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🇿🇲 Water project blunt effects of climate change in Zambia

🇿🇲 Water project blunt effects of climate change in Zambia

The SCRiKA Projects objective is to strengthen the adaptive capacity of rural communities to better respond to current climate variability and long-term consequences of climate change in the Kafue sub-basin in Zambia.

Khumbu Muleya
Khumbu Muleya

Zambia, like most sub-Saharan countries, has not been spared by the effects of climate change, in terms of drought and floods. Agriculture remains a major source of food security, income, employment, and livelihoods in Kafue sub-Basin of Zambia as it is one of the sectors that is mostly affected by climate change and require interventions for vulnerable peasant farmers to adapt to the “new normal”.

The United Nations Framework Convention on Climate Change (UNFCCC) noted that climate change refers to a change of climate which is attributed directly or indirectly to human activity that alters the composition of the global atmosphere and which is in addition to natural climate variability observed over comparable time periods.

In 2014 the African Development Bank predicated that climate change was going to cost Zambia USD 53 million in the next five years if measures are not put in place to minimise the impact.

The SCRiKA project has helped with the construction of improved pig houses and infrastructure.

On the other hand, the Southern African Development Community (SADC) submitted that in 2001 and 2002 six countries, namely Lesotho, Malawi, Mozambique, Swaziland, Zambia and Zimbabwe, faced a food deficit of about 1.2 million tones of cereals and non-food requirements. These were estimated to cost USD 611 million.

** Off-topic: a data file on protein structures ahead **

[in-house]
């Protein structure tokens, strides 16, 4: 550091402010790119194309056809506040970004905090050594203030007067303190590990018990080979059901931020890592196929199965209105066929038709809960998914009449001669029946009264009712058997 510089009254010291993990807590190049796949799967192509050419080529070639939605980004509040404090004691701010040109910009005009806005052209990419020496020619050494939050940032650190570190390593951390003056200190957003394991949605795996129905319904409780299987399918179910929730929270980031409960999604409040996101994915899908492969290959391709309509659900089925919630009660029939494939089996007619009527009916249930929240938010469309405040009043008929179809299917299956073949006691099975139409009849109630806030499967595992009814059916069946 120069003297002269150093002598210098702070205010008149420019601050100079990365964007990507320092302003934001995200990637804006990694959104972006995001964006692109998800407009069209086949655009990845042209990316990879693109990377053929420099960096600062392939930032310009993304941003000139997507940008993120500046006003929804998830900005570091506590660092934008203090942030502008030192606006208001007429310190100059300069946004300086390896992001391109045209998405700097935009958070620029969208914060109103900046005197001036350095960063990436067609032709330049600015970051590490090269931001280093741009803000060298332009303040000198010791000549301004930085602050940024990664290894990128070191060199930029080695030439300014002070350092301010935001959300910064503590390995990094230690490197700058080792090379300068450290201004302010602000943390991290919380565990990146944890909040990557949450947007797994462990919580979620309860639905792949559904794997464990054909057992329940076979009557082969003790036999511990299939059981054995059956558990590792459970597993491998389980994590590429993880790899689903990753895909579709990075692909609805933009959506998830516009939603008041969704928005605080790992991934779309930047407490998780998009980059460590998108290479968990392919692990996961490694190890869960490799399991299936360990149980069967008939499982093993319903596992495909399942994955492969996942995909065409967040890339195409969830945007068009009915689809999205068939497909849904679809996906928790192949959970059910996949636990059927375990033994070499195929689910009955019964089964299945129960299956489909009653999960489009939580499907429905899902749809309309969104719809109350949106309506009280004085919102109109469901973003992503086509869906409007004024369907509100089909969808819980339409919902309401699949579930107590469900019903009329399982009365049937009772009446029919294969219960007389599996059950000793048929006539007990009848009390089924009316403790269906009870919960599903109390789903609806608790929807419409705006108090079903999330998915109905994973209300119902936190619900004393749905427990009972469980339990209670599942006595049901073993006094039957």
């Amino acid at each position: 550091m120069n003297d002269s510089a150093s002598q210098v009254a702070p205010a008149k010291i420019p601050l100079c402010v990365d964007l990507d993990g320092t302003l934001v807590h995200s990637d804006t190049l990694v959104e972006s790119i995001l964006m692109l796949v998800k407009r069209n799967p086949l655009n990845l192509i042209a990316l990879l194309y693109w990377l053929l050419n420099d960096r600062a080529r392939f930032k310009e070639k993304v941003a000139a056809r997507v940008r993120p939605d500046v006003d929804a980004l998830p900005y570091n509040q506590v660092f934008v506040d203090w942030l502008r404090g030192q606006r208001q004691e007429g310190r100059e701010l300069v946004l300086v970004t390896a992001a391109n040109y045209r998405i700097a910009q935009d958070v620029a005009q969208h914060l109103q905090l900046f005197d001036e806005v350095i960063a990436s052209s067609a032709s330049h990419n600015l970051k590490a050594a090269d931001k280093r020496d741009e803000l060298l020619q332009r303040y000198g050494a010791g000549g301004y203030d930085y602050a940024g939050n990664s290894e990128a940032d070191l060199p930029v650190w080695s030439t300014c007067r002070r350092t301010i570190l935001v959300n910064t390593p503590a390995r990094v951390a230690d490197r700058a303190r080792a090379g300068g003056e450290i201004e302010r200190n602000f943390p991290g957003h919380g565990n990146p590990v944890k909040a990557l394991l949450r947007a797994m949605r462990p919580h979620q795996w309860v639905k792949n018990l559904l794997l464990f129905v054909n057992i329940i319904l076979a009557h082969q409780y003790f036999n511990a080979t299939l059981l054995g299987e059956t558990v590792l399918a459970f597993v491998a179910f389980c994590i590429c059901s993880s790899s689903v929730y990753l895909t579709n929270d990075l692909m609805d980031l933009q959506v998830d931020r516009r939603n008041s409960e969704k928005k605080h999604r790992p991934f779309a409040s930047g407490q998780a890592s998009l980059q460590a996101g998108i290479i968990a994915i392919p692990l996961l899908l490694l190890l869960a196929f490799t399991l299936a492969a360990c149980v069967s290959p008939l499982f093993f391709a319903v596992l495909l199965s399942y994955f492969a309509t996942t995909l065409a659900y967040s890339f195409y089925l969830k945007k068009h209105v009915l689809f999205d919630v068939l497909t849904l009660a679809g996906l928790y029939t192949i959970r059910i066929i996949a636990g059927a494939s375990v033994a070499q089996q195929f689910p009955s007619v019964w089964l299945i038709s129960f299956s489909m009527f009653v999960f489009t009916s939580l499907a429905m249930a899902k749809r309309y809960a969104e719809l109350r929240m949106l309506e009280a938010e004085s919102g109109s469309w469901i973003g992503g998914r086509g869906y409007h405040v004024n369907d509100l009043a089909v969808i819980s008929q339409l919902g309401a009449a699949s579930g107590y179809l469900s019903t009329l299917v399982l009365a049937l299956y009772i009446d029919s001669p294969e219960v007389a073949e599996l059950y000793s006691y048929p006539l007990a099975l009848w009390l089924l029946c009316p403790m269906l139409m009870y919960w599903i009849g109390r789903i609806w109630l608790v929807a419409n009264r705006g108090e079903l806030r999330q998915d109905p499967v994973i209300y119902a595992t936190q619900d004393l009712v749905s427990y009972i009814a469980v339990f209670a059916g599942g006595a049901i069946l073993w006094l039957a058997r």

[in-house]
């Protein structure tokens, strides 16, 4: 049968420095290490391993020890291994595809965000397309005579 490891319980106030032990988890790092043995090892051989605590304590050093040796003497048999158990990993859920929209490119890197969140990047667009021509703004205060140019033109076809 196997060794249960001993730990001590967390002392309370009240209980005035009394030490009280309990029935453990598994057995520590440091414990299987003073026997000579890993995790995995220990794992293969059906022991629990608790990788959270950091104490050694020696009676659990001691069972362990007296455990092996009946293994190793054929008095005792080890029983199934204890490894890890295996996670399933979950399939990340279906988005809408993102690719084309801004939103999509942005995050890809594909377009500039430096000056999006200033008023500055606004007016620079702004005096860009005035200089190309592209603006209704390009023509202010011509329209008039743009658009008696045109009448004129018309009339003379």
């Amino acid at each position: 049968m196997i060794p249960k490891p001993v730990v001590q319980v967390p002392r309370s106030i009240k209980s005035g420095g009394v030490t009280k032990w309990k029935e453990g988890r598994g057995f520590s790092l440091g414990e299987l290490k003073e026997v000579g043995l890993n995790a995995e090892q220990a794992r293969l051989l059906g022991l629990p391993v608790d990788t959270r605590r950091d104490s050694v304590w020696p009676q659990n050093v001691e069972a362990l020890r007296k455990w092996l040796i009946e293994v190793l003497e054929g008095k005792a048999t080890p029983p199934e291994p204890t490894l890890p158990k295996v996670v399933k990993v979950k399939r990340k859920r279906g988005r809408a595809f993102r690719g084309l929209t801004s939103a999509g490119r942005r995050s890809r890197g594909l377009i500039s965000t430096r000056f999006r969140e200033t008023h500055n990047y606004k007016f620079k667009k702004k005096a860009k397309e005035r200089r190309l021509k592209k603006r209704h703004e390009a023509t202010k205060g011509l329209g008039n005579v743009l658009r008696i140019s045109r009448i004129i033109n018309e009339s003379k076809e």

To blunt the effects of climate change in Southern Zambia, a USD 38 million "Strengthening Climate Resilience in the Kafue sub-Basin”, SCRiKA Project, was launched as one of the Pilot Programme for Climate Resilience’s flagship projects, whose objective is to strengthen the adaptive capacity of rural communities to better respond to current climate variability and long-term consequences of climate change in the Kafue sub-basin.

The project is financed by the Climate Investment Fund (CIF), through the African Development Bank (AfDB). SCRiKA was aimed at piloting adaptive mechanisms in agricultural and natural resources management practices, climate-resilient rural infrastructure, and institutional capacity for planning against climate change.

The project has made it possible to build better goat houses.

By the end of 2020, about 1,200 microprojects had been rolled out under SCRiKA to advance hard and soft adaptations, helping 800,000 Zambian farmers in 11 districts develop greater resilience to flooding and droughts. The districts are in Central (Chibombo, Itezhi tezhi, Mumbwa), Lusaka (Kafue, Shibuyunji) and Southern (Mazabuka, Monze, Pemba, Choma, Kalomo, Namwala) provinces of Zambia.